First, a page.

Billy Norris Floyd was drafted as a young man into the U.S. Army in 1964. He would be counted for all time as one of the 2.7 million Americans estimated to have served this country during the Vietnam War.
Floyd was educated in the small towns of Wartrace and Normandy, where he also proudly accepted his draft duties with the Army. As for being drafted, the veteran notes in hindsight, “You do what you have to do, when it is time.”
He became a medic in the early stages of the Vietnam War—a time when the military seemed unprepared for the devastation laying in wait for America.
Some medics signed up for those duties. Floyd said he had no choice.
According to official United States government statistics, millions of Americans like Billy Floyd were drafted through the Selective Service during the Vietnam War (specifically between August 1964 and February 1973.)
While he’s not real talkative about that part of his life nearly 60 years ago, the veteran doesn’t mind answering questions about his Vietnam experience. Some of his military photos, he regrets, were stolen.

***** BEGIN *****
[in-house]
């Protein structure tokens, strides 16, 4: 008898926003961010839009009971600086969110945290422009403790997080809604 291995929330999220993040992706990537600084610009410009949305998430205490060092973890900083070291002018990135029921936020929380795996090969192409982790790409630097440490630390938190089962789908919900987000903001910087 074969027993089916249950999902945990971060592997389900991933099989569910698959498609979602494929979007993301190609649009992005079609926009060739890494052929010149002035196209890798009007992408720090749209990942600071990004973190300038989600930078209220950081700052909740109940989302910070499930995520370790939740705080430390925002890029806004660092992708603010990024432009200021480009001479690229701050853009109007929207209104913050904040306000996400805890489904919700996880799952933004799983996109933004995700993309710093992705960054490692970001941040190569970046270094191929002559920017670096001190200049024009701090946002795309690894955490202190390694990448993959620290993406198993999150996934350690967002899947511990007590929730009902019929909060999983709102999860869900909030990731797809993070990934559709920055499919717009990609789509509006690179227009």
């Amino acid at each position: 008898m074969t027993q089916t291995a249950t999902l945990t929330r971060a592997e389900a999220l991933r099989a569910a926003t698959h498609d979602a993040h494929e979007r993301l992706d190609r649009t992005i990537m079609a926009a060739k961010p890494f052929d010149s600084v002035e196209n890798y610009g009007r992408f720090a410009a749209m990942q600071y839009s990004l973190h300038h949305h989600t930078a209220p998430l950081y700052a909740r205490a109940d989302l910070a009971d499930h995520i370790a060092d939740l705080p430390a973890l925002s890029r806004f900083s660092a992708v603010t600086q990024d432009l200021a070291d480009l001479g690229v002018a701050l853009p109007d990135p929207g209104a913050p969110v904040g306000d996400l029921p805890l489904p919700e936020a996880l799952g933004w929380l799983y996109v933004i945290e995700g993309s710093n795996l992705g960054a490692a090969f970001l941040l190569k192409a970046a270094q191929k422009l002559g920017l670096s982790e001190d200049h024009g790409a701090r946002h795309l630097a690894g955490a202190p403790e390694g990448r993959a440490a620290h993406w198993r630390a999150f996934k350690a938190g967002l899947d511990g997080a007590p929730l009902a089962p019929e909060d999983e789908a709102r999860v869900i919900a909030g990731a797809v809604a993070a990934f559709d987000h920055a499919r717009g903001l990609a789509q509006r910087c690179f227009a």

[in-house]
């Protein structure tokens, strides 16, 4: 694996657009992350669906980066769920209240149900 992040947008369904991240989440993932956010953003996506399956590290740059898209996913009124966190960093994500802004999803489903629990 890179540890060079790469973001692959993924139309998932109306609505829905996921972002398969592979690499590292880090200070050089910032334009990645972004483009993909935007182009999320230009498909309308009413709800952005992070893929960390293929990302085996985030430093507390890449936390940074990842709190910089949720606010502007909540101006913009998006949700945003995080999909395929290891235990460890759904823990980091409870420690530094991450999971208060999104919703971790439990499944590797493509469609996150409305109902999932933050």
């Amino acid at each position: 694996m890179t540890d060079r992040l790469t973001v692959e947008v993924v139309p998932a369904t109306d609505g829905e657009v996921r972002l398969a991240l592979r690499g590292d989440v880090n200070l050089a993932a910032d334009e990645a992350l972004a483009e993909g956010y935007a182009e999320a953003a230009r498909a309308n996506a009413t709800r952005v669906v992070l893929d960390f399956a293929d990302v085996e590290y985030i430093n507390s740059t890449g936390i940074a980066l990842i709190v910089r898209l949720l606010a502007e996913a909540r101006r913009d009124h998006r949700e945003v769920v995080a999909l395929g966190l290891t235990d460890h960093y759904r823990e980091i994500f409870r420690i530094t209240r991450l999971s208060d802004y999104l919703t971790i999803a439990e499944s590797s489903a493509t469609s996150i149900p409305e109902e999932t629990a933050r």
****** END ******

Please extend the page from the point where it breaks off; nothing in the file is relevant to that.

To those who ask, he shows the war through books he’s collected. But it’s his personal account which no doubt truly epitomizes the era in which he lived and served.
How it all began
Billy’s basic training was done in Fort Polk, La. Army maneuvers, he recalls, were in the Ozarks in late 1964.
From Fort Polk, he was moved to Fort Riley, Kan., where he had medical training. He was then attached to the First Infantry Division.
He recalls that some soldiers took tests to determine their interests. He didn’t get that chance.